Comparing Bullpup And AR-15 Rifles
In Order To Make The Best Choice Between A Bullpup And A Standard AR15, We Need To Understand The Strengths And Weaknesses Of These Different Firearms.
We’re going to cover the pros and cons of both AR-15s and Bullpup rifles starting with the most important question of what a bullpup rifle is.
What Is A Bullpup Rifle?
A bullpup rifle is a firearm that has the action and magazine located behind the trigger mechanism in the rifle. This makes them largely incompatible with other rifle designs in terms of their major parts. It also changes the ergonomics of the rifle which will be covered later.
Examples of bullpup rifles are Steyr AUGs, L85 rifles, and Tavors with newer designs entering the market.
Bullpup and AR-15 Pros and Cons:
Every gun design has a purpose which creates a limit for the rifle. Since bullpups and AR-15s were generally designed for the same reason but with different goals they have different benefits and shortcomings.
Since the AR-15 is so popular we are going to start with the benefits you get from a bullpup rifle.
The overall bullpup design makes some sense of paper and does bring some useful things to the table. These include overall size, barrel lengths, and balance.
The overall size of a bullpup rifle is usually shorter than a normal rifle. This is because the buttstock area now holds the action and magazine, shortening the space needed to have a functioning gun.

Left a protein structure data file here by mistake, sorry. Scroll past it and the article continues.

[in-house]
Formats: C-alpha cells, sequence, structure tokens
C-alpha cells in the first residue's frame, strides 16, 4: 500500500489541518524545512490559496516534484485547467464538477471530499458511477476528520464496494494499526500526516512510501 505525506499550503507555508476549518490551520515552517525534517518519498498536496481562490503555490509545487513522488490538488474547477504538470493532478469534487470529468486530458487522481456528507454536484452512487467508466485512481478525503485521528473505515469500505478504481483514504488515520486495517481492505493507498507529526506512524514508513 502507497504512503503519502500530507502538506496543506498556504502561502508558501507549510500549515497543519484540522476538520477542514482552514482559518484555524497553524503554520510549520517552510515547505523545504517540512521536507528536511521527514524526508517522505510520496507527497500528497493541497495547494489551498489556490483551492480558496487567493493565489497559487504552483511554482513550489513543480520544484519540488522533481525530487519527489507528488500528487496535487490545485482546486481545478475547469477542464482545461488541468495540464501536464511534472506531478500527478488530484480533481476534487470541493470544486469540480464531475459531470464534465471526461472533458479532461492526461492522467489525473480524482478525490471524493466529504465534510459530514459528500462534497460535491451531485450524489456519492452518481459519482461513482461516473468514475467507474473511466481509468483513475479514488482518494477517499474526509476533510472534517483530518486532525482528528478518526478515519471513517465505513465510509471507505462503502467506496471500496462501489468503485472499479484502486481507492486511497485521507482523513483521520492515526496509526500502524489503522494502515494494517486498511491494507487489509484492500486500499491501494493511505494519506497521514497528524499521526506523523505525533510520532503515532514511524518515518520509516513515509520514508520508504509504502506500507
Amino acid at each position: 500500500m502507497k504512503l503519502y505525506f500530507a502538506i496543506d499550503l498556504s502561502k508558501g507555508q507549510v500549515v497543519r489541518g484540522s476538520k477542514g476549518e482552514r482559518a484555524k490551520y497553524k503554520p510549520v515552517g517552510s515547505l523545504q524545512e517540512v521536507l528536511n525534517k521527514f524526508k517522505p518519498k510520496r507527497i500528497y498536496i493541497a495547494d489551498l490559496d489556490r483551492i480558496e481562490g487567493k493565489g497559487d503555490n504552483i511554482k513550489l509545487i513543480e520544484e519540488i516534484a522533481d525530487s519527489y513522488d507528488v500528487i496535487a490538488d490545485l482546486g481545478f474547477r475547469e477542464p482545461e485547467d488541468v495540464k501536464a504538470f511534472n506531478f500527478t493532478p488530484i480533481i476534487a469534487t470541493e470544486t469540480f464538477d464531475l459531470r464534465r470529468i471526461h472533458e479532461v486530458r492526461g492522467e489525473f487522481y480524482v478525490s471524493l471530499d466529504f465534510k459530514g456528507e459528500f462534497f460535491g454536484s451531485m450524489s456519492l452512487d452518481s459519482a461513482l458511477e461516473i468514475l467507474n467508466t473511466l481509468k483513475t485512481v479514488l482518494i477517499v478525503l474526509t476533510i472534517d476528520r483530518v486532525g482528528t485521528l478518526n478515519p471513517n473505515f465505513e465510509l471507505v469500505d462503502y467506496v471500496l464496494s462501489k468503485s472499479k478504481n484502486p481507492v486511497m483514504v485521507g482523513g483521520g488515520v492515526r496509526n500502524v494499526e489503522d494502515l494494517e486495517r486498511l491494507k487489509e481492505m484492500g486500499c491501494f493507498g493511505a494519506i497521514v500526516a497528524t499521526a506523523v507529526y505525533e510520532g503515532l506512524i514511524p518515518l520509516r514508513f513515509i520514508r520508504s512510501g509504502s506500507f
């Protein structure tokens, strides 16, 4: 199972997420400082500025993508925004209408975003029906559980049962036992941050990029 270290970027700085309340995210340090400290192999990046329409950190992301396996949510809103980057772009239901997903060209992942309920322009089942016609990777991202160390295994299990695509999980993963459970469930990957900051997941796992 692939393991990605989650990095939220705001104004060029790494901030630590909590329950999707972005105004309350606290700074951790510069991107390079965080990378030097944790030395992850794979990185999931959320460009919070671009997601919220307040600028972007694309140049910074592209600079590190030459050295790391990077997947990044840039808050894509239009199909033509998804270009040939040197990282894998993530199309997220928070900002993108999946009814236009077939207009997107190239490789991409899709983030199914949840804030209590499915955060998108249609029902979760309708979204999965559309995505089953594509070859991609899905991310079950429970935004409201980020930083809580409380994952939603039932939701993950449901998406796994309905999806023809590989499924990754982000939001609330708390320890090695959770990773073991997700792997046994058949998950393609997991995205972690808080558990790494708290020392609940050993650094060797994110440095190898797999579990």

While the gun is shorter in length, the height of the gun tends to be thicker on a bullpup when compared to something like an AR-15 and this can affect the performance of the rifle.
Due to the action being moved closer to the user, a bullpup rifle can have a longer barrel without increasing the length of the gun. This allows you to have the benefits of a longer barrel without having the gun get longer than a standard M4 carbine length rifle.
It also allows for a shorter, handier rifle without having short barreled rifle restrictions since it will meet the necessary barrel requirements..
Moving the action behind the trigger will affect the balance of the rifle. This shifts the weight of the rifle back towards the user and changes the point of balance.
Having the weight farther back on the gun can make it easier to control the rifle with one hand, since the gun won’t be pulled forward by its own weight. This allows the rifle to stay within your area of control better while you do reloads, live fire, and movement.